Motors, Part 11

Motors, Part 11It’s easy to get confused over the requirements for motor overload protection (Part III of Article 430). To prevent that confusion, read the first sentence of 430.31 before you begin. Now read it again, starting with “due to”.

That’s the key. Motor circuit overloads don’t protect against faults and short-circuits, as does the breaker for a lighting circuit.

The branch circuit overcurrent protection device (OCPD), which may be a circuit breaker or fuse, protects against the high currents arising from faults or short-circuits. In a non-motor circuit, it also protects against circuit overloads. But with motor circuits, this really isn’t possible if the OCPD is also going to permit the motor to start.

So in a motor circuit, overload protection is handled separately. If you keep that in mind, you can implement the requirements without getting a massive headache.

The requirements vary according to the application. First, you need to determine if the motor is continuous duty (likely to run more than 3 hours). If so, then you must look at the applicable requirements depending upon whether the motor is:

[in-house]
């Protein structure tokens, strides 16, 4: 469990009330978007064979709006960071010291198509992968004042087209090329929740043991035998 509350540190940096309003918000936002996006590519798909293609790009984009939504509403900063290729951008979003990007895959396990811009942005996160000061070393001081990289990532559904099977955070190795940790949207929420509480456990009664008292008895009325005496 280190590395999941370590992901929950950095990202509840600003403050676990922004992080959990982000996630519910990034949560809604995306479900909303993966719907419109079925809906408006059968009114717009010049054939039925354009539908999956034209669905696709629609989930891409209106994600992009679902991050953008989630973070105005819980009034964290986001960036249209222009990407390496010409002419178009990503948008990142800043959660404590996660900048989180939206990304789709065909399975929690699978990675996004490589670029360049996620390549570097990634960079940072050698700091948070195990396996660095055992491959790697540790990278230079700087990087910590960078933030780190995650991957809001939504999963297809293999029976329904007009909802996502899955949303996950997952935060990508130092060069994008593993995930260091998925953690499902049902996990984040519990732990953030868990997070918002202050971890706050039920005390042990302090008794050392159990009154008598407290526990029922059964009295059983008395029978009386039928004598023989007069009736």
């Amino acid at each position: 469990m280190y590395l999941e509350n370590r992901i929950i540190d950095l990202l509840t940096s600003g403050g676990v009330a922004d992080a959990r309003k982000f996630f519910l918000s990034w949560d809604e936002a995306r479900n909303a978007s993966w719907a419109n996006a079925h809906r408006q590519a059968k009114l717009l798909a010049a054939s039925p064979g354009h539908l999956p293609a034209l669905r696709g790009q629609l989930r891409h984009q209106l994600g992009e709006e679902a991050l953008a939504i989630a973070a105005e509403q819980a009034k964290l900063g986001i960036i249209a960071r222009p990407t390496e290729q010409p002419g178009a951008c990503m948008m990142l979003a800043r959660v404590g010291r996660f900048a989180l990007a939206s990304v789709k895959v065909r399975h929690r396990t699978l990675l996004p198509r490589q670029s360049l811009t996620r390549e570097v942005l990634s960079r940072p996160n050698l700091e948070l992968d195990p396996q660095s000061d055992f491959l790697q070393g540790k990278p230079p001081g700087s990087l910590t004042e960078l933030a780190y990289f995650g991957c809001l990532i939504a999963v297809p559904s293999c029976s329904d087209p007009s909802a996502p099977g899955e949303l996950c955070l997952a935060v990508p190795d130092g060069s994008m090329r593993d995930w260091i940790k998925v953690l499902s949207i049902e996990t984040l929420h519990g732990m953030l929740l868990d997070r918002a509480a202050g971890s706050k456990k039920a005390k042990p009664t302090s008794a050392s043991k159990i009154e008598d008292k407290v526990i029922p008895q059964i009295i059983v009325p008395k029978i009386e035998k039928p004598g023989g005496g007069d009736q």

• Larger than 1HP [430.32] and less than 1500HP [430.32(A)(4)].
  • Larger than 1500HP [430.32(A)(4)].
  • Smaller than 1HP [430.32(B)].

If the motor is larger than 1HP, certain requirements apply. An additional requirement applies if the motor is larger than 1500HP. The requirements address using a separate overload device or, alternatively, using one that’s integral with the motor.

We’ll look at these requirements in Part 12.

« Part 10|Part 12 »|Source: Mark Lamendola | Mindconnection

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